Singapore?s market barometer, the Straits Times Index (SGX: ^STI), closed at 3,408 points today. That?s just a hair?s breadth away from its 52-week high of 3,433 points (according to Yahoo Finance).
When stocks hit 52-week highs or set new all-time highs, it?s not uncommon for investors to be worried that a fall may be just around the corner. So, here?re some helpful pointers on what you can when the market seems to be at a ?high.?
1. Have the right focus ? that is, on value
This might sound odd, but there might be scenarios where I think stocks are expensive in…
Singapore’s market barometer, the Straits Times Index (SGX: ^STI), closed at 3,408 points today. That’s just a hair’s breadth away from its 52-week high of 3,433 points (according to Yahoo Finance).
When stocks hit 52-week highs or set new all-time highs, it’s not uncommon for investors to be worried that a fall may be just around the corner. So, here’re some helpful pointers on what you can when the market seems to be at a ‘high.’
1. Have the right focus – that is, on value
This might sound odd, but there might be scenarios where I think stocks are expensive in Singapore when the Straits Times Index is at 1,000 points, and yet very cheap when it’s at 4,000. How can that be?
It can, if the Straits Times Index was valued at 40 times earnings at 1,000 points and only 5 times earnings at 4,000.
When it comes to individual shares or market indexes, what matters isn’t the absolute price level – it’s the level of the share or index in relation to its underlying profit and future profit growth. The historical experience of the S&P 500 (a broad market index in the U.S.) can serve as an instructive example:
Source: Multpl and S&P Capital IQ
Although the S&P 500 is almost 40% higher today compared with where it was at the start of 2000, it’s nearly one-third cheaper if we look at its price-to-earnings (PE) ratio.
Coming back to the Straits Times Index, it’s currently valued at around 13.8 times its trailing earnings if we use data from the SPDR STI ETF (SGX: ES3) as a proxy (the SPDR STI ETF is an exchange-traded fund which mimics the fundamentals of the Straits Times Index).
This valuation is actually a slight discount to the index’s long-term average PE ratio; according to Reuters, the Straits Times Index’s average PE from 1993 to 2012 had been 16.6.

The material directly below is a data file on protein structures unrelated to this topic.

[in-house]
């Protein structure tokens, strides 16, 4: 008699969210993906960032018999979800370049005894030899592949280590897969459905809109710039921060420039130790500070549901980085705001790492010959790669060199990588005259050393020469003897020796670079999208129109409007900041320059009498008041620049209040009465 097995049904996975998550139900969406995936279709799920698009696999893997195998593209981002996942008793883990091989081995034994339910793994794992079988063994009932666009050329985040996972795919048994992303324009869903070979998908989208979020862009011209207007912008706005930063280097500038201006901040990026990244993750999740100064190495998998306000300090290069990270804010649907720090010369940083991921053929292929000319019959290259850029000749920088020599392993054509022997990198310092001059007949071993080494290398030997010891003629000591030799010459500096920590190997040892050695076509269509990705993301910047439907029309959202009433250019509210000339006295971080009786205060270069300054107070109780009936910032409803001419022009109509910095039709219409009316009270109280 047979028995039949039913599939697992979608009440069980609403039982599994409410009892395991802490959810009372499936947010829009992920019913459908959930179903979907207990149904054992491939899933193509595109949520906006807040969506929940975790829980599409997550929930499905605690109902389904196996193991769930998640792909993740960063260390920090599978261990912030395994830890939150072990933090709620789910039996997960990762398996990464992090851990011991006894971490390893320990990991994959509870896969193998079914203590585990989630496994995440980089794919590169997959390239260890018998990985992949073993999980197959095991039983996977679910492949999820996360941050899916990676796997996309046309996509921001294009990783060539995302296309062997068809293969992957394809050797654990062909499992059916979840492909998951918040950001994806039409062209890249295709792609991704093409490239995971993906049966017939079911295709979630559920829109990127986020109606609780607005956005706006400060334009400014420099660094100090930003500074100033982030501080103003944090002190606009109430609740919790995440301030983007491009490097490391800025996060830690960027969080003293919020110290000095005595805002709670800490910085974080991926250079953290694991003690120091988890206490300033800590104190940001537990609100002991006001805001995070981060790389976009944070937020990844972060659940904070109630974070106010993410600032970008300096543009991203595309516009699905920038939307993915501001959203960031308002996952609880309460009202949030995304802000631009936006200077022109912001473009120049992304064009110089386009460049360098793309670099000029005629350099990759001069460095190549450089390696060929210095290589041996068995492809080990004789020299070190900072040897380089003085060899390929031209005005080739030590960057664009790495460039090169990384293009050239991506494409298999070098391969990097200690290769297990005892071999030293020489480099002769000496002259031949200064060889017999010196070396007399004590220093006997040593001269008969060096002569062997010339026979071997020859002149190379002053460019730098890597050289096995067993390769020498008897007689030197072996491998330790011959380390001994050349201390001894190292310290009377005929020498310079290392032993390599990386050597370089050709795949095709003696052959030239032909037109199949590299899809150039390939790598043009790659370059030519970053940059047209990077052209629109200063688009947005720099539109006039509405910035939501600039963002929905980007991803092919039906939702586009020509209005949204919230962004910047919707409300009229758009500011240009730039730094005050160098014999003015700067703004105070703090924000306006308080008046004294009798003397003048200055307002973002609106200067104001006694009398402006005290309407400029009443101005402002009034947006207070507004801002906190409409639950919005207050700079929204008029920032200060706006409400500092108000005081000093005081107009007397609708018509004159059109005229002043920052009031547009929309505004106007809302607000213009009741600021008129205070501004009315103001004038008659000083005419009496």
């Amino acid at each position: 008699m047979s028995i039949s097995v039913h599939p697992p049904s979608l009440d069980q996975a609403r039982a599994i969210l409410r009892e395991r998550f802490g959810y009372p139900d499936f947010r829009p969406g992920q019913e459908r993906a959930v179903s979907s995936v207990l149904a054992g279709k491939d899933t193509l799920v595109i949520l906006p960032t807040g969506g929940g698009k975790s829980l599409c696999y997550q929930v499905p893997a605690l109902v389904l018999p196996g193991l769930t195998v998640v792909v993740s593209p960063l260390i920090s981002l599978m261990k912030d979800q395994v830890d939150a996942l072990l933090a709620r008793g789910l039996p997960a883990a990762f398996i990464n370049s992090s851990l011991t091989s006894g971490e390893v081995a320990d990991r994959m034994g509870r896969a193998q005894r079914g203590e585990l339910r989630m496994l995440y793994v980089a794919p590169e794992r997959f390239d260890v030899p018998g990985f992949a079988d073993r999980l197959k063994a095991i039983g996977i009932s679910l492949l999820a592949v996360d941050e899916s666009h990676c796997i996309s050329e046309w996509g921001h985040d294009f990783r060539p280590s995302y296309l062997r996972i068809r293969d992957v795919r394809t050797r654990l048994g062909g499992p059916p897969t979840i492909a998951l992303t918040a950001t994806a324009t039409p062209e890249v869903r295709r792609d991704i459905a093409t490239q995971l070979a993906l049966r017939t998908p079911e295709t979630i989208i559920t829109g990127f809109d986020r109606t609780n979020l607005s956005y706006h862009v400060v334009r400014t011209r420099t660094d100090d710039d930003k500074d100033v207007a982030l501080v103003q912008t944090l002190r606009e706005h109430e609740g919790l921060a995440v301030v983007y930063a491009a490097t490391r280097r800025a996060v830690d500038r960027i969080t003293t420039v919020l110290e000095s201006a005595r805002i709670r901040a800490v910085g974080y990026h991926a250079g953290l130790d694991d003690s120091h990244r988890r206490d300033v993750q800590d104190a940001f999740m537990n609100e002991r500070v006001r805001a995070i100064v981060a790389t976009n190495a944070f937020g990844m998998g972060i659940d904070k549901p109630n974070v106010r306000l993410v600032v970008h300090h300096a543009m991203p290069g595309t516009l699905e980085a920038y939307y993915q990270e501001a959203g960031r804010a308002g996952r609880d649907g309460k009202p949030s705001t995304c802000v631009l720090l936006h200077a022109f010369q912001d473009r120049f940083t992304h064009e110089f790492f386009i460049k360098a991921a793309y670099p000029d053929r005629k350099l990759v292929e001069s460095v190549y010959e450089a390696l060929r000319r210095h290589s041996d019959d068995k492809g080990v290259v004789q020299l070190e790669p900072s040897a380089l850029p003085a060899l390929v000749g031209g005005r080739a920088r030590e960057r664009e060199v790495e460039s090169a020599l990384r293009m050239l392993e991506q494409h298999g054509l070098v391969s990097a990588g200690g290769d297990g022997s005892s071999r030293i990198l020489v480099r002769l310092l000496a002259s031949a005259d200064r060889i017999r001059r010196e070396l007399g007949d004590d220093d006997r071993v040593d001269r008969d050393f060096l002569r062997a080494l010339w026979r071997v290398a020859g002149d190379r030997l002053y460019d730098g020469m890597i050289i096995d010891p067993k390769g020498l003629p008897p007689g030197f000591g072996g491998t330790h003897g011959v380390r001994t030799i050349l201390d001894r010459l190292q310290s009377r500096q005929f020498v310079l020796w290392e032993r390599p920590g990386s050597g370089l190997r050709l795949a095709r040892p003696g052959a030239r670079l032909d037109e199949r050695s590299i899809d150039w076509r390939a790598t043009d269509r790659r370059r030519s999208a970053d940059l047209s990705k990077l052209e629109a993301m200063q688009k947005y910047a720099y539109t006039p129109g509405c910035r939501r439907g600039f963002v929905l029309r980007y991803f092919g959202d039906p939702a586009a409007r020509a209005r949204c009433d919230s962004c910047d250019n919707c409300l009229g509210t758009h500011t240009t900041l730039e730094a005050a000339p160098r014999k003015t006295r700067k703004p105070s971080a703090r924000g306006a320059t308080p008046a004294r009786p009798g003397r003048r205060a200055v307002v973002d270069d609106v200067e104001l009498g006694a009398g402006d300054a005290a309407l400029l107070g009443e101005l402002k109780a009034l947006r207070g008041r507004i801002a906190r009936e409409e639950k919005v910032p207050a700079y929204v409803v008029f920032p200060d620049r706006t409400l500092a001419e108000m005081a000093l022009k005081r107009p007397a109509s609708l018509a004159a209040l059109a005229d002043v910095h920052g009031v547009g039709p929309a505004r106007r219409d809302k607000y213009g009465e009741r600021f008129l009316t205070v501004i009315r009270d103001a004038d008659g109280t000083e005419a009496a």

We can then use such information to find out if there’s any value to be found in the market. The bottom-line is that as investors, we should be thinking about the underlying fundamentals of a share or a market index for an indication of how ‘high’ or ‘low’ they really are.
2. Look at individual shares for bargains
The Straits Times Index has a storied reputation as a barometer of Singapore’s stock market. But, there can still be huge disconnects between its valuation and that of an individual company. The same goes too even for the 30 companies which are part of the Straits Times Index.
For instance, land transport outfit ComfortDelGro Corporation Limited (SGX: C52), a component of the Straits Times Index, is carrying a historically-high valuation at the moment.
Source: S&P Capital IQ
At ComfortDelGro’s current price of S$3.02, it’s valued at 23 times its trailing earnings – that’s a PE ratio that’s higher than it’s ever been over the past 10 years (from the start of 2005 till today). You can observe this dynamic in the chart above.
Meanwhile, another of the Straits Times Index’s components, Keppel Corporation Limited (SGX: BN4), is available at low valuations both in comparison with the share’s own history and with the index itself. This can be seen in the table below, which shows key valuation figures for Keppel Corp (the table comes courtesy of my colleague Stanley Lim):
Source: S&P Capital IQ
All told, ComfortDelGro and Keppel Corp serve as instructive examples on how individual companies can still be expensive or cheap regardless of where the Straits Times Index is at.
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The information provided is for general information purposes only and is not intended to be personalised investment or financial advice. Motley Fool Singapore writer Chong Ser Jing doesn't own shares in any companies mentioned.